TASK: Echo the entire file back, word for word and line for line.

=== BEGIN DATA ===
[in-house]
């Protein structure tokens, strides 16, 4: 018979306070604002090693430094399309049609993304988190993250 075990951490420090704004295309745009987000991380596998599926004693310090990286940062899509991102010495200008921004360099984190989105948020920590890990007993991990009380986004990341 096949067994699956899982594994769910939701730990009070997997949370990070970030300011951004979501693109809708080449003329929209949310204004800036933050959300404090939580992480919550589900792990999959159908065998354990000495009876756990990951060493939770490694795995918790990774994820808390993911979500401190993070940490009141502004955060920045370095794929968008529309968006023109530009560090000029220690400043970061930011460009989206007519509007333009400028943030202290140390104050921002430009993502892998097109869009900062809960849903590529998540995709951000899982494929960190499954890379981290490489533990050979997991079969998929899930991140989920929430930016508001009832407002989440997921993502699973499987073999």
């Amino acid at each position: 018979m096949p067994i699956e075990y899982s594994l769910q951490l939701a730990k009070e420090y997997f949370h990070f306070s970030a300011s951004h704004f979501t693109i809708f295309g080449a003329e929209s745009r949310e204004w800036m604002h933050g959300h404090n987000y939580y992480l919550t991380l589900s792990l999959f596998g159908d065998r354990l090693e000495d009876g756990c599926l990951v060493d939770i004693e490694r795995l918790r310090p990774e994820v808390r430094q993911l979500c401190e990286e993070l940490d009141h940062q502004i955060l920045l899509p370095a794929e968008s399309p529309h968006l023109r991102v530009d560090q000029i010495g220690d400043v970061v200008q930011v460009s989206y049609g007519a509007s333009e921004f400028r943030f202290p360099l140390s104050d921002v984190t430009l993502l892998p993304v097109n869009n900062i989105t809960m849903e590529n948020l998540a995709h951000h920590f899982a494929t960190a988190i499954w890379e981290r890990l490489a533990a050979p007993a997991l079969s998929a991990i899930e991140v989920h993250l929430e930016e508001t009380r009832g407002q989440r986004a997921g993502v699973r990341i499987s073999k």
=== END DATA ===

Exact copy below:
[in-house]
């Protein structure tokens, strides 16, 4: 018979306070604002090693430094399309049609993304988190993250 075990951490420090704004295309745009987000991380596998599926004693310090990286940062899509991102010495200008921004360099984190989105948020920590890990007993991990009380986004990341 096949067994699956899982594994769910939701730990009070997997949370990070970030300011951004979501693109809708080449003329929209949310204004800036933050959300404090939580992480919550589900792990999959159908065998354990000495009876756990990951060493939770490694795995918790990774994820808390993911979500401190993070940490009141502004955060920045370095794929968008529309968006023109530009560090000029220690400043970061930011460009989206007519509007333009400028943030202290140390104050921002430009993502892998097109869009900062809960849903590529998540995709951000899982494929960190499954890379981290490489533990050979997991079969998929899930991140989920929430930016508001009832407002989440997921993502699973499987073999």
């Amino acid at each position: 018979m096949p067994i699956e075990y899982s594994l769910q951490l939701a730990k009070e420090y997997f949370h990070f306070s970030a300011s951004h704004f979501t693109i809708f295309g080449a003329e929209s745009r949310e204004w800036m604002h933050g959300h404090n987000y939580y992480l919550t991380l589900s792990l999959f596998g159908d065998r354990l090693e000495d009876g756990c599926l990951v060493d939770i004693e490694r795995l918790r310090p990774e994820v808390r430094q993911l979500c401190e990286e993070l940490d009141h940062q502004i955060l920045l899509p370095a794929e968008s399309p529309h968006l023109r991102v530009d560090q000029i010495g220690d400043v970061v200008q930011v460009s989206y049609g007519a509007s333009e921004f400028r943030f202290p360099l140390s104050d921002v984190t430009l993502l892998p993304v097109n869009n900062i989105t809960m849903e590529n948020l998540a995709h951000h920590f899982a494929t960190a988190i499954w890379e981290r890990l490489a533990a050979p007993a997991l079969s998929a991990i899930e991140v989920h993250l929430e930016e508001t009380r009832g407002q989440r986004a997921g993502v699973r990341i499987s073999k």